Reverend Newton Bush: Freedom at a Terrible Price
January 1, 1863 was an historic day in United States history. President Lincoln’s Emancipation Proclamation took effect, freeing most slaves in the United States. But for enslaved men living in Kentucky and other border states, it was a bittersweet occasion. Lincoln desperately wanted to keep Kentucky loyal to the Union. It was not until 1864, when Kentucky became the last state allowing their enlistment that slaves could join the Union Army. Like many Kentucky-owned slaves, Newton Bush risked his life to escape from his owner and travel to Camp Nelson and enlist in Company E of the 5th Regiment United States Colored Cavalry.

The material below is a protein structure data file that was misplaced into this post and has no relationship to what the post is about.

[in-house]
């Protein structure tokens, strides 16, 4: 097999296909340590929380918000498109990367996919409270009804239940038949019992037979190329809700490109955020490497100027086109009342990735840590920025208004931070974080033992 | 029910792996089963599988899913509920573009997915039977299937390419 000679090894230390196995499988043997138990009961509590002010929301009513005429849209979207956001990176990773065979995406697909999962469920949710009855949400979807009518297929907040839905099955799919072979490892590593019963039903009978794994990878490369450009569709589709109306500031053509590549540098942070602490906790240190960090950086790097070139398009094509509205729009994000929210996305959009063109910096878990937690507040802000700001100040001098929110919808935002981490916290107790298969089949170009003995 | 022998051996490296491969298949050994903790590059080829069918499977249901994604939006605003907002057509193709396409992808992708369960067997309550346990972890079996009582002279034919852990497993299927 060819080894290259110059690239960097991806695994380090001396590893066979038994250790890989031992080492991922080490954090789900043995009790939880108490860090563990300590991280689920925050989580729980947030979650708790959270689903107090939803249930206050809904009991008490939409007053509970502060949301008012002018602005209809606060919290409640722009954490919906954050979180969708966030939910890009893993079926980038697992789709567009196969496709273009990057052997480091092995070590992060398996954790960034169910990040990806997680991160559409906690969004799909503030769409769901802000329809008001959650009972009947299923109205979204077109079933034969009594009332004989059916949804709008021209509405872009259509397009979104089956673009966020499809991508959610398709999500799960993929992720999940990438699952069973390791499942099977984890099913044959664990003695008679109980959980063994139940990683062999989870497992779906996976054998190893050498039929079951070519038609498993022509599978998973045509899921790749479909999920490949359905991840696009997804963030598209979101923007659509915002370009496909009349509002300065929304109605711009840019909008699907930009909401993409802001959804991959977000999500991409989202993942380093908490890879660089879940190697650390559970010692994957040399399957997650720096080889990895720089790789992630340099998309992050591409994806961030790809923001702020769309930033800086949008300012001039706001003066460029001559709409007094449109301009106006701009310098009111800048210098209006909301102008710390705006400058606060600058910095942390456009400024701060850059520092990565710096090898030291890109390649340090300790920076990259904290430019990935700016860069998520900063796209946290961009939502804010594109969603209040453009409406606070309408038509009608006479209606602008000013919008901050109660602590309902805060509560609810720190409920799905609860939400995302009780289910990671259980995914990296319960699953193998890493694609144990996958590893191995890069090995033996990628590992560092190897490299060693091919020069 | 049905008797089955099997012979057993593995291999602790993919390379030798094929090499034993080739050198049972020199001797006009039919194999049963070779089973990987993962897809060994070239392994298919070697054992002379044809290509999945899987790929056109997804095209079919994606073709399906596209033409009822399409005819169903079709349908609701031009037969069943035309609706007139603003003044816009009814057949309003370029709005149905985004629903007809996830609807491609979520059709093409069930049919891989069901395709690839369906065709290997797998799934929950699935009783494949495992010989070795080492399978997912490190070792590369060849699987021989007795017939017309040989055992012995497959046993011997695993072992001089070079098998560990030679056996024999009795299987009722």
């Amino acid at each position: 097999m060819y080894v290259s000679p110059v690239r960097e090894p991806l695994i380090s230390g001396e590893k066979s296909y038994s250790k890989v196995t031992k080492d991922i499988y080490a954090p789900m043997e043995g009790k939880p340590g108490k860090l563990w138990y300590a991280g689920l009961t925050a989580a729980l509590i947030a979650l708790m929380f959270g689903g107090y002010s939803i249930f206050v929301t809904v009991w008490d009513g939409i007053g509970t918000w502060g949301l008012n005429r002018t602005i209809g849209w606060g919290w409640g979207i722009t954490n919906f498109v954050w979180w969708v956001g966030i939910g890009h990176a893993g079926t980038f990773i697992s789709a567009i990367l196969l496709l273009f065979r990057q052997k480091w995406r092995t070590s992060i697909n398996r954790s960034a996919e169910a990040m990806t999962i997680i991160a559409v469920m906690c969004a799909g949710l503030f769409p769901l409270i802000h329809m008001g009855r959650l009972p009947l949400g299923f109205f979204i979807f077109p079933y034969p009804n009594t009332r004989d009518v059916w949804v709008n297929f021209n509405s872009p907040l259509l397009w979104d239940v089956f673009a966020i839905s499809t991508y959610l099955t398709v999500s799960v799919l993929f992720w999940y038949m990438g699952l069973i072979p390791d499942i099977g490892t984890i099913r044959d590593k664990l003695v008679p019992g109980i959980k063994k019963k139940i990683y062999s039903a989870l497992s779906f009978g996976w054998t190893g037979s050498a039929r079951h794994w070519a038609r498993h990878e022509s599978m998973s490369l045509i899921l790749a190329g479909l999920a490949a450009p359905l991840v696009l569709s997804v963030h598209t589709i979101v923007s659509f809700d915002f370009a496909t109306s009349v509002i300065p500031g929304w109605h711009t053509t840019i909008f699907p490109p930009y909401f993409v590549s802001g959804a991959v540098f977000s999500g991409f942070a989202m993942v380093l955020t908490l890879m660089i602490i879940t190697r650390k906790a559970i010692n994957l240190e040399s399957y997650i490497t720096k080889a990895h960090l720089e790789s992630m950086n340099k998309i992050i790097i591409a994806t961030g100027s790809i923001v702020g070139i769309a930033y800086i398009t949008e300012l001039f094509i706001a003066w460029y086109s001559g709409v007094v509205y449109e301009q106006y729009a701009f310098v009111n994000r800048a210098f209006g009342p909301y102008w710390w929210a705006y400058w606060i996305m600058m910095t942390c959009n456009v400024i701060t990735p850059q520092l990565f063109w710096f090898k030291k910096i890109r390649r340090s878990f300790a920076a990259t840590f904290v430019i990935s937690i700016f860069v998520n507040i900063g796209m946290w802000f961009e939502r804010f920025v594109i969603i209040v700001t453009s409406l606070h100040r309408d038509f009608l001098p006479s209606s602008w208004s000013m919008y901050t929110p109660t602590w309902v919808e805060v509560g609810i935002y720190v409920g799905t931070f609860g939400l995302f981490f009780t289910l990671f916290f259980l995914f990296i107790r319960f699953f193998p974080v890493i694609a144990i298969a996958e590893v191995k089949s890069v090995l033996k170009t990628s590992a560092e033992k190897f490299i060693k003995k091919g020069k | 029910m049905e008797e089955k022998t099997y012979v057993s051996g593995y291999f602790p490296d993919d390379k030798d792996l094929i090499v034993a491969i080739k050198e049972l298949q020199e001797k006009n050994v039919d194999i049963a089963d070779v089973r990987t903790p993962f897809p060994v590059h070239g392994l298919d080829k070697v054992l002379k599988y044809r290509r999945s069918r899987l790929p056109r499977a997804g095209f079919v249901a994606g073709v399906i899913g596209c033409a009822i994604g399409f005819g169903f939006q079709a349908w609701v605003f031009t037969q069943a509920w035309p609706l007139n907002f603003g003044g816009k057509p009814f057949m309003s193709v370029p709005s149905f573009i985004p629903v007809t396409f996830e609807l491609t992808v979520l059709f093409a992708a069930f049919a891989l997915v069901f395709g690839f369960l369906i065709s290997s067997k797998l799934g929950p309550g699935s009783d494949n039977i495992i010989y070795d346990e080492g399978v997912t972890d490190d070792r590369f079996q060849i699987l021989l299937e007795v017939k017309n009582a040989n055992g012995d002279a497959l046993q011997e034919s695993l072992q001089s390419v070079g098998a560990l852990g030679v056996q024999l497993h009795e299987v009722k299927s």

Fighting for their freedom and a better life for the people they loved, Bush was one of 24,000 men of color from Kentucky who joined the Colored Cavalry. It didn’t take long for them to discover that joining the Army didn’t result in being treated with respect and dignity or that more value was placed on a horse than a colored solder. But their loyalty to the Union and bravery in battle eventually earned the respect of the white soldiers.
For Bush and the troops in the Colored Cavalry, the fighting didn’t end when the Civil War was over. They had endured slavery and risked their lives to preserve the Union, yet they spent the rest of their days in fear of being harassed and killed while fighting for freedom and equal citizenship.
Co-sponsored by the Kentucky Humanities Council & The Friends of the Library.